Hidden Gems Rivals of Ixalan Commander Cards
You know the drill, folks— six Rivals of Ixalan commander hidden gems I think would be great inclusions for Commander decks. I try and avoid the big mythics and splashy face-of-the-set rares in Hidden Gems columns (you’re probably all sick to death of Blood Sun talk anyway) in favour of things I think might go a little more unnoticed.
PALADIN OF ATONEMENT
Look, all I’m saying is that if you pair this fine gentleman with something like Necropotence, Phyrexian Arena, or other minor ping effects, you can sit there behind a nice big beater and eventually cash him in to get all your life back.
Note especially—and this concept is going to come back again later—he triggers on each upkeep, so he’ll grow off of combat damage as well as your own Arenapotence effects. If you usually play against a punisher deck that likes slowly draining you, he becomes an especially good choice. And he’s only two mana!
I have zero expectations that this lady will succeed in Standard, unless Revel in Riches decks become a thing. However. If you have That Token Player in your meta, she’ll absolutely put in work.
There’s one thing to keep in mind, however—if you have a tokens player going infinite at instant speed, Crafty Cutpurse will not stop the combo. They will simply keep iterating their loop on top of the Cutpurse’s position on the stack. She’s best used against sorcery-speed combos, or even ahead of their combo turn, if they’re a combo player—ideally, you’ll get to just steal some tokens and beat ‘em down with them until they’re not in a position to go off at all.
Let’s ignore the vampire thing for now and focus on the card advantage.
Mind Rot puts you up two cards off two mana, but it only hits a single player. Arterial Flow puts you up six cards off three mana, assuming the usual four-player pods. It’s the first time we’ve seen this effect on a CMC under 4, and if I’m about to pull off a big turn, I’d absolutely love to be able to drop an Arterial Flow beforehand and maybe let some counterspells and other answers drain out.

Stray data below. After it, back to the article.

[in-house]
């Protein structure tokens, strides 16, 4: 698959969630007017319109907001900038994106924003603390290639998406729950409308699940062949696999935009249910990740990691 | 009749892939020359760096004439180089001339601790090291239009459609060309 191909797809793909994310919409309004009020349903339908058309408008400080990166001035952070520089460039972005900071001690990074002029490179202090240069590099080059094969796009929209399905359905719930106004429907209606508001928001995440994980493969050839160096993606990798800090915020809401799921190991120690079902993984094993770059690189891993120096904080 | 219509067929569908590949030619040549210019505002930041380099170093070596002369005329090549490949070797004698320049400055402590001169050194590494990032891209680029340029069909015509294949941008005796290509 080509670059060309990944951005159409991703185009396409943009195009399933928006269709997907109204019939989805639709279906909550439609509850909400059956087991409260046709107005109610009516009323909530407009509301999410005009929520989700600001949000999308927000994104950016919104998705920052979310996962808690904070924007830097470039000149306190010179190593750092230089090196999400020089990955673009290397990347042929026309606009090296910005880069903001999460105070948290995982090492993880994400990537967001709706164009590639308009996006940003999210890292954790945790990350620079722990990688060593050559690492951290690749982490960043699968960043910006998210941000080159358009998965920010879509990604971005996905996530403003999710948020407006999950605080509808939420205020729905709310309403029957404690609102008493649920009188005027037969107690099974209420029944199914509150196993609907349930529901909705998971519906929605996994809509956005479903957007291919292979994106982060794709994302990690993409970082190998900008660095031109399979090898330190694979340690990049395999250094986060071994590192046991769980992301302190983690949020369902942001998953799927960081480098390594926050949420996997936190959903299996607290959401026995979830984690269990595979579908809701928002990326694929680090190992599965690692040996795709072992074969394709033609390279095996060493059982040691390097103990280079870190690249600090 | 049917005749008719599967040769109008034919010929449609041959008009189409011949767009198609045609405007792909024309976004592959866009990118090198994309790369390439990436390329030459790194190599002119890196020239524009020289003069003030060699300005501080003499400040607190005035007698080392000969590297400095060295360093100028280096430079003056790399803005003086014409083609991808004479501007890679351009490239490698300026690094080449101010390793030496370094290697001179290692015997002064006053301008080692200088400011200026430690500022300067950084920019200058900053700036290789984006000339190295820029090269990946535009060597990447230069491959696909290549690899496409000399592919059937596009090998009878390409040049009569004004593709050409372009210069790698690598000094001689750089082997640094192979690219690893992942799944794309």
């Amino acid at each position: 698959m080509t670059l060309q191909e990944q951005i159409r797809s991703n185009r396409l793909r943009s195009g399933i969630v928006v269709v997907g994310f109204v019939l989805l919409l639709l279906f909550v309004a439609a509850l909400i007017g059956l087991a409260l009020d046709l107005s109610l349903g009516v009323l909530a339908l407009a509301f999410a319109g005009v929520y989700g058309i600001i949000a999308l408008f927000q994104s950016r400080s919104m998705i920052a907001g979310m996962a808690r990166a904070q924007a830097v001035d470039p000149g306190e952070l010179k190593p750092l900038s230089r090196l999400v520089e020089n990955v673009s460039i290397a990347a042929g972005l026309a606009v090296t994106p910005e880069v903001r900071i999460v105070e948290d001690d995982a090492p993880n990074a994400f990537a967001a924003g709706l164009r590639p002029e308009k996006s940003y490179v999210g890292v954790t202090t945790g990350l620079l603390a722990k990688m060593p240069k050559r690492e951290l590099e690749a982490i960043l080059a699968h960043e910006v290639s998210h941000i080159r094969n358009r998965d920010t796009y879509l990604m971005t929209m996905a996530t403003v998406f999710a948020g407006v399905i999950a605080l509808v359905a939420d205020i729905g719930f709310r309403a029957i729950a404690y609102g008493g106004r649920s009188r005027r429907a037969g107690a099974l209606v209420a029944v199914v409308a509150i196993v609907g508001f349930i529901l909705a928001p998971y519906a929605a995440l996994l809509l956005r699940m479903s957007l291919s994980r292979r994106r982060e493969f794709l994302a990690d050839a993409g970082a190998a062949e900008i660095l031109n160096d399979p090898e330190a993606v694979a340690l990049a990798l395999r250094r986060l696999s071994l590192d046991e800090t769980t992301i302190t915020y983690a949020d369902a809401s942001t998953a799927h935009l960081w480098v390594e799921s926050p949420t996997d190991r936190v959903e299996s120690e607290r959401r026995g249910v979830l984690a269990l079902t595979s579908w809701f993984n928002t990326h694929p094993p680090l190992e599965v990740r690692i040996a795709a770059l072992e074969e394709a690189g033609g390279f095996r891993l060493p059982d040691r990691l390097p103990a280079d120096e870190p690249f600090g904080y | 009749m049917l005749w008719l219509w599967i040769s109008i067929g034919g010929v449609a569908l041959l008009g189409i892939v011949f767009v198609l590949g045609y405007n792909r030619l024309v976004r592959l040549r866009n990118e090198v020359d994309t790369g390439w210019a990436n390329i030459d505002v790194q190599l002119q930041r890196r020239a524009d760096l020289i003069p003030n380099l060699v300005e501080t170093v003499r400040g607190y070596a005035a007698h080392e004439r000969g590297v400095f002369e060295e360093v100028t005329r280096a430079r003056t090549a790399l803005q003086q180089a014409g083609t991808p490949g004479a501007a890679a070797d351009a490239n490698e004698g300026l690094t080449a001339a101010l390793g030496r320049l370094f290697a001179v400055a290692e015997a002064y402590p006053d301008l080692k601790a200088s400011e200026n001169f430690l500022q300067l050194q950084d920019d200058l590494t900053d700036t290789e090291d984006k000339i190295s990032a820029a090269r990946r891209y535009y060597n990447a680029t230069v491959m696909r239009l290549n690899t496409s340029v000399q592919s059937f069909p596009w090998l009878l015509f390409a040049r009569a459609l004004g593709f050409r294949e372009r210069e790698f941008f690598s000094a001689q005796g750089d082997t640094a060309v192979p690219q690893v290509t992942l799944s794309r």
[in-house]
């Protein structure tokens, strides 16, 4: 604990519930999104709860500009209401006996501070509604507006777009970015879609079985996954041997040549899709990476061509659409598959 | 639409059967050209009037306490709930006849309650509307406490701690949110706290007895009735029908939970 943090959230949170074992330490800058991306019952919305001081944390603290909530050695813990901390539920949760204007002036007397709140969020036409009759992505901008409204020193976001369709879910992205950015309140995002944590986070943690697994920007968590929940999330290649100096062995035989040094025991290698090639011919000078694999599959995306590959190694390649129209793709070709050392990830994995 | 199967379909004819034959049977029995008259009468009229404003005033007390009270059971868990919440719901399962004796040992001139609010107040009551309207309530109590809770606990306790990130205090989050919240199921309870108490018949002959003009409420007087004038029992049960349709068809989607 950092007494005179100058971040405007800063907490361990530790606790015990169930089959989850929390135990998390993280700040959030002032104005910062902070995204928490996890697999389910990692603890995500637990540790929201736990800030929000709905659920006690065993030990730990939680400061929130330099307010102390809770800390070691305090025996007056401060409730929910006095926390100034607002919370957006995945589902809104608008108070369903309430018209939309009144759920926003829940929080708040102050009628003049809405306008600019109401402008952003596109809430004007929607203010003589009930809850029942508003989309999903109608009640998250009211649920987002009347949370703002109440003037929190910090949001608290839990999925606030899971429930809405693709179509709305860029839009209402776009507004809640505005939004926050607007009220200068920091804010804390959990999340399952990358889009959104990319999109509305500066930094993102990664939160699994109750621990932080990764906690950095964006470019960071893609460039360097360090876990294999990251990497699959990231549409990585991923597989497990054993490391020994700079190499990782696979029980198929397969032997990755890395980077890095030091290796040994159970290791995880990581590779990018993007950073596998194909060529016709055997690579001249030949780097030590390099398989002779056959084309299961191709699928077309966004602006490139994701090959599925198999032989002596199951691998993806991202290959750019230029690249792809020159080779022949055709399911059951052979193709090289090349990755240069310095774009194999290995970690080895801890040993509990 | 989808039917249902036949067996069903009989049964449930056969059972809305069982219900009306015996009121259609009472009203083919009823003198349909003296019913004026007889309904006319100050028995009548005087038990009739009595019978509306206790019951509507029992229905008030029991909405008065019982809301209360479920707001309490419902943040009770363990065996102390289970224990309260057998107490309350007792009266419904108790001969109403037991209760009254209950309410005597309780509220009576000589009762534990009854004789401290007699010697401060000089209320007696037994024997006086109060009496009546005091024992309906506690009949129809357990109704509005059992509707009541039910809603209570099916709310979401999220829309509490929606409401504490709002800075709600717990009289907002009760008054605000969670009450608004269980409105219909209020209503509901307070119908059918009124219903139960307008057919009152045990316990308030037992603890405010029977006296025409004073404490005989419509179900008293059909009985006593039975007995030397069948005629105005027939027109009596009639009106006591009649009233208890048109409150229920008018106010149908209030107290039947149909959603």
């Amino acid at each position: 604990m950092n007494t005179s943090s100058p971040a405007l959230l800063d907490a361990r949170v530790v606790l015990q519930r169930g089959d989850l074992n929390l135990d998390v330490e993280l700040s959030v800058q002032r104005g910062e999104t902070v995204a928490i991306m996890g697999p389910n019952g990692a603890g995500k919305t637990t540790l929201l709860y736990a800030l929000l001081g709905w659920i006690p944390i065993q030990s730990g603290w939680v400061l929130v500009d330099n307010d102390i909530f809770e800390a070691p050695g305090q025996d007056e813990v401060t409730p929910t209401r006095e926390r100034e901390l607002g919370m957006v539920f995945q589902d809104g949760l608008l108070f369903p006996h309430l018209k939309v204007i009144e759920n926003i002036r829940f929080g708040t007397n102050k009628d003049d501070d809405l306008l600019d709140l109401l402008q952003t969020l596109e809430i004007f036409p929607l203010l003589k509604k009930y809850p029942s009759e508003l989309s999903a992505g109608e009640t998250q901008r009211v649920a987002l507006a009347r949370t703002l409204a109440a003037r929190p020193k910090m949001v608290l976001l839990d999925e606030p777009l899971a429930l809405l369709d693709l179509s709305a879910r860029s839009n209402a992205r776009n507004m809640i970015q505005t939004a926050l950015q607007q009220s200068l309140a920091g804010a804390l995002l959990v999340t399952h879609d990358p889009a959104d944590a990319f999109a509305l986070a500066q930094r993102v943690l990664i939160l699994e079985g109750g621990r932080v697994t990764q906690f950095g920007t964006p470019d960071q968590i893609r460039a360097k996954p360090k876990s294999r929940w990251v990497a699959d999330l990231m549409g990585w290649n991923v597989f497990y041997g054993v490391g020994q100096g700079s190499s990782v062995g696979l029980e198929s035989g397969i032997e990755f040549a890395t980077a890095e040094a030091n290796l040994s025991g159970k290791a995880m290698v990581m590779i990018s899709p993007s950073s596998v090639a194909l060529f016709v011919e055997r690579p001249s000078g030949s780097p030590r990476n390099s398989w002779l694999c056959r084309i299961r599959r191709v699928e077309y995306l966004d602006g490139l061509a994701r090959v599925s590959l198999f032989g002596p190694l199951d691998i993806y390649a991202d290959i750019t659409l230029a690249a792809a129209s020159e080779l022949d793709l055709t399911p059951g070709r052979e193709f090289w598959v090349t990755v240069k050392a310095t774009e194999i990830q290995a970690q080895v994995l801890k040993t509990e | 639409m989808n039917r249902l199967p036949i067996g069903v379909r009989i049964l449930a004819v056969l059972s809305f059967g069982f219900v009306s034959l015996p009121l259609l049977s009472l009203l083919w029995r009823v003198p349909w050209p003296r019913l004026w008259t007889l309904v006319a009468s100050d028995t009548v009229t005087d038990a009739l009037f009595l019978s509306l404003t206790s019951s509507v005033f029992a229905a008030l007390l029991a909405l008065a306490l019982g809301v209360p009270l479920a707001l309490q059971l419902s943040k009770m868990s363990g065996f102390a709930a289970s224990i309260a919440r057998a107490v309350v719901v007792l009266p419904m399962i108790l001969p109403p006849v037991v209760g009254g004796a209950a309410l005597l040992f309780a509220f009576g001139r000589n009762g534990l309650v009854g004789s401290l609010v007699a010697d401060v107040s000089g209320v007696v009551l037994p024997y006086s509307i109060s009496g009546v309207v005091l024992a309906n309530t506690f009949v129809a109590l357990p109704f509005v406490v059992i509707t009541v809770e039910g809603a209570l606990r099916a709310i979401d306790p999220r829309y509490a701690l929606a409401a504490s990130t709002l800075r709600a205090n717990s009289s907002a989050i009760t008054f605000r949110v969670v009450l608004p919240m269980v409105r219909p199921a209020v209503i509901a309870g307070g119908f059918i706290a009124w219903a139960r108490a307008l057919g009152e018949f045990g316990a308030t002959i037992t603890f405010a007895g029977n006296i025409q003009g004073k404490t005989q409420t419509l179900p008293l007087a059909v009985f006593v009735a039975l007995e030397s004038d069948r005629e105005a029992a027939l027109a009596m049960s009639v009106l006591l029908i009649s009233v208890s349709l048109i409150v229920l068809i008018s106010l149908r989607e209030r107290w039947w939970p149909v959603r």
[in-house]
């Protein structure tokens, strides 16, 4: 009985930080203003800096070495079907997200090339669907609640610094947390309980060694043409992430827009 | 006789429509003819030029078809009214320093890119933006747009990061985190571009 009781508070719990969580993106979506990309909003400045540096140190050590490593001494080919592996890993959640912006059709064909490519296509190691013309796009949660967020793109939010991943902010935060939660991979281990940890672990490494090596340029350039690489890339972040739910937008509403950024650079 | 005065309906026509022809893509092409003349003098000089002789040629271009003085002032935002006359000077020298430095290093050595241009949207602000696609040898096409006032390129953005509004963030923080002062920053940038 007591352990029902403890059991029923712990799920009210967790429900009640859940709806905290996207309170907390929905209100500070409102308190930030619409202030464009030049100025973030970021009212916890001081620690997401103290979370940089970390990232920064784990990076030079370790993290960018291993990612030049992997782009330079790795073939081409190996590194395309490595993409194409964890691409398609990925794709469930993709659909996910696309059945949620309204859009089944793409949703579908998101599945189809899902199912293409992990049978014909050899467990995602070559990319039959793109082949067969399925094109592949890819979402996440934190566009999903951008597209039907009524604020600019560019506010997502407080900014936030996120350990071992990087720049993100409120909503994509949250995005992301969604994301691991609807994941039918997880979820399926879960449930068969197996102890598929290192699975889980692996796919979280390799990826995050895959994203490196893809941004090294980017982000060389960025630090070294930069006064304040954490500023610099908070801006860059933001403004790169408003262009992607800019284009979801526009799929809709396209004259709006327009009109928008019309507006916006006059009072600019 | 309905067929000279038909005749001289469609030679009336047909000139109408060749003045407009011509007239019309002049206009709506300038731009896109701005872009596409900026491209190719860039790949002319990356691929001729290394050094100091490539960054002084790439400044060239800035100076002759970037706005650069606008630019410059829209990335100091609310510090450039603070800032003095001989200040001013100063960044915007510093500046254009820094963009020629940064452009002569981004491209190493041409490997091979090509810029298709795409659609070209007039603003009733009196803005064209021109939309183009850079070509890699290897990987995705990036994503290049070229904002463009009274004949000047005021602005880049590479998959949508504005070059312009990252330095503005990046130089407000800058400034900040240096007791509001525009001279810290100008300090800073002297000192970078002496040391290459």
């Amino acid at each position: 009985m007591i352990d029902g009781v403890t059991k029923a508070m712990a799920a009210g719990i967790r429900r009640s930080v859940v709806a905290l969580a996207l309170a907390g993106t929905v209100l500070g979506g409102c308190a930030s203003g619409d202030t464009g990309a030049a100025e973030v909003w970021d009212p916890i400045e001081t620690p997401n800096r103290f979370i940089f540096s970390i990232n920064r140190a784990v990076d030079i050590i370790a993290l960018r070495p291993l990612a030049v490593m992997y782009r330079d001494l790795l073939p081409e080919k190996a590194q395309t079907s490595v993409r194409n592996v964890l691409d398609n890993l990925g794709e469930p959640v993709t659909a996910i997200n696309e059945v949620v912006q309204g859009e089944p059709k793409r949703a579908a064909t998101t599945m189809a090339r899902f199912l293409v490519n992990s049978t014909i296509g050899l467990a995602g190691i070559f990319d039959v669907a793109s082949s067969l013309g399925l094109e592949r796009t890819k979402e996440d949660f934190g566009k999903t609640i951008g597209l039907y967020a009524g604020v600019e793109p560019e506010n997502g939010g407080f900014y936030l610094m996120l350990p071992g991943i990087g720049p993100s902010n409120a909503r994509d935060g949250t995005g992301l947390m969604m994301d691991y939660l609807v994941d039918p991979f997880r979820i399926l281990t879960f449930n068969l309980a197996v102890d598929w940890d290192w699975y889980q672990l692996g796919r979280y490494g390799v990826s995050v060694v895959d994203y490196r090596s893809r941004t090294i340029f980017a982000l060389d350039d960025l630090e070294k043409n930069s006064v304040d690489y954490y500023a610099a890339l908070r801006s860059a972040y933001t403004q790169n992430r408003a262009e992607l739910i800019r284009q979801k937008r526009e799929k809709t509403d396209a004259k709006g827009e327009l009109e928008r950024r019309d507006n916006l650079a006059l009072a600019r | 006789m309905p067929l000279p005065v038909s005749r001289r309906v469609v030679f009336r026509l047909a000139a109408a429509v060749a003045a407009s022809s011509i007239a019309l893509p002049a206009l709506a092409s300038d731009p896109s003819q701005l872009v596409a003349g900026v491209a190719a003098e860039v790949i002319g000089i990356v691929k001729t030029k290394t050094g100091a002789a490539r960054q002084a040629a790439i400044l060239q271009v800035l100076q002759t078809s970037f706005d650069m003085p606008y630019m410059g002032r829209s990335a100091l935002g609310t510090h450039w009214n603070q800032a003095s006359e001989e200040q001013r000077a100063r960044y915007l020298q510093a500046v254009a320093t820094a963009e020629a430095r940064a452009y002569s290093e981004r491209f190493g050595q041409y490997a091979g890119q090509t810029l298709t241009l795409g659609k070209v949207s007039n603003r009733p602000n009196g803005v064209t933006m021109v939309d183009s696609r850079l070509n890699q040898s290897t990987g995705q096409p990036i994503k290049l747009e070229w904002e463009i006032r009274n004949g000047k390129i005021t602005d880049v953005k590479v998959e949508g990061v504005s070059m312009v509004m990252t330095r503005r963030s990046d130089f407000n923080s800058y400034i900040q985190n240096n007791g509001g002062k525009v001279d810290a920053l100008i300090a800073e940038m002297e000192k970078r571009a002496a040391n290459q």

DEAD MAN’S CHEST
This one comes with two lessons.
First—never rely on your opponent to make the choices you expect, or to do the things you want them to do. You’ll end up with cards sitting dead in your hand and long nights staring out the window, sipping a glass of something with the living-room lights off behind you as you watch the endless unforgiving rain drench your hopes and dreams and wonder what could have been.
The second lesson is to never underestimate the contents of your opponents’ decks. People usually put good cards in their decks, and even if you can’t cast them, a card you steal from their Dead Man’s Chest is a card they don’t have access to.
You’ll want to make sure this is on a creature with at least 3-4 power, because about ⅓ of what you hit will be lands—but once you’re there, you’ll usually be able to get at least one or two decent hits off of their library.
Remember that note from before about triggering on each upkeep? Yeah.
One of the most famous green cards from early Magic tournaments was Verdant Force. This avuncular fellow was the gift that kept on giving, pumping out two blockers per turn cycle, and his effect remains powerful.
Tendershoot Dryad fiddles with the numbers a bit—at 5 CMC, you get much bigger 3/3 Saprolings springing forth from a much smaller body. Five mana is a lot easier to hit than seven, so I’m definitely looking at this if I want any kind of blockers at all.
ARCH OF ORAZCA
Well, yes, in a couple of ways it is. But consider: Arch of Orazca doesn’t take up a valuable nonland slot. And it’s repeatable, I don’t have to cash it in. I would love to have this in control decks, especially in ones with lots of permanents like Breya artifact-combo lists or Talrand permission decks.
Jesse Mackenzie is a regular contributor to A Muse N Games. Come back in two weeks for The Mana Dork, his column on all things Magic—and in that particular edition, one of his favourite pastimes, Baseless Speculation™!